Amsterdam’s raising tourist taxes — again. Here’s what it will cost you.
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We’re just a couple of months away from New Year’s resolutions. What are you looking forward to in 2020?
Amsterdam, for one, has its answer all ready to go: The Dutch capital will raise its tourism taxes come 1 January.
Amsterdam will charge a flat fee of €3 per person, per night for any visitor staying in a hotel, on top of the existing 7% hotel tax per room, up from 2018’s 6% (3% outside of the city center).
Switching to Airbnb in protest? You’ll be paying an increased 10% tax per night on homeshare stays. Tourists staying in Airbnb rentals will also play an increased rent of 10% per night. Even opting outside won’t get you away from the fees: campsites will charge €1 per person, per night.
This means that, in 2020, tourists who spend a week in a hotel that costs £105/night will end up paying extra taxes worth nearly as much as the cost of an additional night’s stay.
“The fact is that numbers are growing,” a spokesperson said on behalf of the Amsterdam deputy mayor. “You can’t build a fence around the city, and we don’t want that either. Increasing the tax isn’t to affect the number of visitors, but it’s the principle. It costs a lot to keep our city clean and safe, and our infrastructure — like bridges — in a good state”.
On average, the new tourism fees “will likely make Amsterdam’s the highest overnight tax in Europe”, according to Tim Fairhurst, director of policy for the European Tourism Association. Or as this Australian news outlet so elegantly put it, “Amsterdam is tired of being Amstercram, so you’re going to pay for it”.
Amsterdam’s been struggling with its overtourism issue for some time now. According to census calculations, less than 900,000 people live within its city limits, while annual visitors surpass that number by more than 2,000%. The city removed its famous “I Amsterdam” sign in December 2018, due to complaints from locals who couldn’t get past hordes of tourists taking selfies.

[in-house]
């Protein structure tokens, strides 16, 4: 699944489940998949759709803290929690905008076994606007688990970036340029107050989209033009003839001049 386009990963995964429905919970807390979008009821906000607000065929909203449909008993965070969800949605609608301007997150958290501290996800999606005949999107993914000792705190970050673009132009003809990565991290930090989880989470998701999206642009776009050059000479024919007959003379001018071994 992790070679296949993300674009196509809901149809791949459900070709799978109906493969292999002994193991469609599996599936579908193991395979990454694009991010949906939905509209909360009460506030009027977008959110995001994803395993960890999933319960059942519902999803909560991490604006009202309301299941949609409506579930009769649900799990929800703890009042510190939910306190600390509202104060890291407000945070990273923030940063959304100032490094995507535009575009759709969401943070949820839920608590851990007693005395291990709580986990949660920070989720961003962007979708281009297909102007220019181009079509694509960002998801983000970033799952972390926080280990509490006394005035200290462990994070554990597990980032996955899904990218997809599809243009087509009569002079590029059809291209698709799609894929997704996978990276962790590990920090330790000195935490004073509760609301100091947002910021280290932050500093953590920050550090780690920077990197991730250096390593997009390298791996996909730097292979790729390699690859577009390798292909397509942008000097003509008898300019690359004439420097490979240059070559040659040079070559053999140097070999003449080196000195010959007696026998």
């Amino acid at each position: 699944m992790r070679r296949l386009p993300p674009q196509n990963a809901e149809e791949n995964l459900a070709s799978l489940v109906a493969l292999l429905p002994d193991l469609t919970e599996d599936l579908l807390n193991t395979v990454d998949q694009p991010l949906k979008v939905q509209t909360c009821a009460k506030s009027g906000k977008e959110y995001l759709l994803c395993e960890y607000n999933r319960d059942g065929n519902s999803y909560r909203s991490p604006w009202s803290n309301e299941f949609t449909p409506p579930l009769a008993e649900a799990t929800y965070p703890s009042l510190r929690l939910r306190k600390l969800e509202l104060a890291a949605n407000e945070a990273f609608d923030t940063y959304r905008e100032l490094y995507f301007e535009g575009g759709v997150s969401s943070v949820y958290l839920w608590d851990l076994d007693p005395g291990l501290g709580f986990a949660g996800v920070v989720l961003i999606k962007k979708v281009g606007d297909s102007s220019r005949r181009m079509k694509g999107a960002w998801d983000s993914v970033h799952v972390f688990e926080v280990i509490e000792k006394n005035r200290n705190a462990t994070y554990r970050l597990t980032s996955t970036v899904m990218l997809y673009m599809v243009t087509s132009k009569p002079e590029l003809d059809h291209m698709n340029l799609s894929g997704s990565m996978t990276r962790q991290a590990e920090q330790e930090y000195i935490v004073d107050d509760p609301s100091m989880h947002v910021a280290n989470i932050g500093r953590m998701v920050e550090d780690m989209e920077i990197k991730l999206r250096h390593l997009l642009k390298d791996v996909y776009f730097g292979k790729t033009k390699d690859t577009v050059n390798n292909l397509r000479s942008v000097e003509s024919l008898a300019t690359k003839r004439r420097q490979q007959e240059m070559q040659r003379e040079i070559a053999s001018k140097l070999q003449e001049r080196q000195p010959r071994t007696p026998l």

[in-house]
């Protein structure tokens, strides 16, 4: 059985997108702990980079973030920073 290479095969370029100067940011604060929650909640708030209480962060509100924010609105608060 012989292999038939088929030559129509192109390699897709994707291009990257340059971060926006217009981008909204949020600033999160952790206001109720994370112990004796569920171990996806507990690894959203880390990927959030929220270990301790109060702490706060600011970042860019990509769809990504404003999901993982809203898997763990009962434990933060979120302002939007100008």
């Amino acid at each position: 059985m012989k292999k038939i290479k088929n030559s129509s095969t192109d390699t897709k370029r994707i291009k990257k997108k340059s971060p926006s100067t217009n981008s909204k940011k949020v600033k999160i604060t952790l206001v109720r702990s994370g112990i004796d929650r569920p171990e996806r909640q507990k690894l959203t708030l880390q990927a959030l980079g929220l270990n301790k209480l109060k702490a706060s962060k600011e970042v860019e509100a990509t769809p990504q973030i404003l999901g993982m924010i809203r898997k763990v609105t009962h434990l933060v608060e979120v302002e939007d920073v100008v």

And for several years, Amsterdam has repeatedly cracked down on various aspects of the tourism industry including beer bikes and tours of its notorious red light district, while levying stricter and more expensive restrictions on many forms of short-term housing.
On the flip side, other aspects of the travel industry suggest that visitors aren’t altogether unwelcome: the nation’s flagship carrier KLM, for instance, just added a direct route between Amsterdam and Austin, Texas.
The Netherlands capital isn’t the only destination struggling to balance its visitors and its books. Dozens of other European cities levy various overnight, hotel and VAT taxes including Rotterdam; Venice; the German cities of Dortmund, Berlin, Bonn and Bremen; Vienna, Austria; Budapest, Hungary; Bucharest, Romania; Brussels, Belgium; Milan, Florence and Naples in Italy; and many others in France, Switzerland and beyond.
More than 40 countries in the world charge visitors a fee for entering their borders. Outside of the European Union, Bali, Croatia, Japan and New Zealand have all implemented tourist taxes in recent months. Some places include hefty fees for misbehaviors — a measure Amsterdam has also tried to enforce.
And Bhutan famously charges the world’s highest flat rate tourism tax of up to $250 per day, although the package rate includes a minimum of three-star accommodations, a licensed tour guide, all meals and transportation and any necessary camping equipment.
Featured photo by Ethan Steinburg / The Points Guy.
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